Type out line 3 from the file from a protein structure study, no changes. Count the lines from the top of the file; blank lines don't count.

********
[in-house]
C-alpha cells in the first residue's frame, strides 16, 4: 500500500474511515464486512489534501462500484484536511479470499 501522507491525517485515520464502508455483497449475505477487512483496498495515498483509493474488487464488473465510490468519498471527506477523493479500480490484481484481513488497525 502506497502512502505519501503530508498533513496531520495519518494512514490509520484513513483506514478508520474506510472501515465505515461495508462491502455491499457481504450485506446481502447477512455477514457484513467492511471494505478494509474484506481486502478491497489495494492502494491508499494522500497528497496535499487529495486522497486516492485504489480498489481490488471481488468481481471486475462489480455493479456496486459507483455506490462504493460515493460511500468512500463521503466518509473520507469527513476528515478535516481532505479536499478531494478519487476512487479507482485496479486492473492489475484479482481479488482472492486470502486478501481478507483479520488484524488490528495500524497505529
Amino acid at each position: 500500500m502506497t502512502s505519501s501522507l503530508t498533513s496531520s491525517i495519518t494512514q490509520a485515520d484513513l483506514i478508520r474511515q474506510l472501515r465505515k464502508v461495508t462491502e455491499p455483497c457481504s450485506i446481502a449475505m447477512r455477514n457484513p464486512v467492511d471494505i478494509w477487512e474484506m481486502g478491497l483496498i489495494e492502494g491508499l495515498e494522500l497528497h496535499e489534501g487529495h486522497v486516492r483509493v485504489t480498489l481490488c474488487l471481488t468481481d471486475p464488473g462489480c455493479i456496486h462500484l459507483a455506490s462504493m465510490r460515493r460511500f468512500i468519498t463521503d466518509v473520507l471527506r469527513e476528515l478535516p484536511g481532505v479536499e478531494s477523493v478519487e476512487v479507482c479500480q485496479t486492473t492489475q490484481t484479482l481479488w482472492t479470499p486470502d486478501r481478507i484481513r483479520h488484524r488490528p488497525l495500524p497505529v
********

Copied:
Amino acid at each position: 500500500m502506497t502512502s505519501s501522507l503530508t498533513s496531520s491525517i495519518t494512514q490509520a485515520d484513513l483506514i478508520r474511515q474506510l472501515r465505515k464502508v461495508t462491502e455491499p455483497c457481504s450485506i446481502a449475505m447477512r455477514n457484513p464486512v467492511d471494505i478494509w477487512e474484506m481486502g478491497l483496498i489495494e492502494g491508499l495515498e494522500l497528497h496535499e489534501g487529495h486522497v486516492r483509493v485504489t480498489l481490488c474488487l471481488t468481481d471486475p464488473g462489480c455493479i456496486h462500484l459507483a455506490s462504493m465510490r460515493r460511500f468512500i468519498t463521503d466518509v473520507l471527506r469527513e476528515l478535516p484536511g481532505v479536499e478531494s477523493v478519487e476512487v479507482c479500480q485496479t486492473t492489475q490484481t484479482l481479488w482472492t479470499p486470502d486478501r481478507i484481513r483479520h488484524r488490528p488497525l495500524p497505529v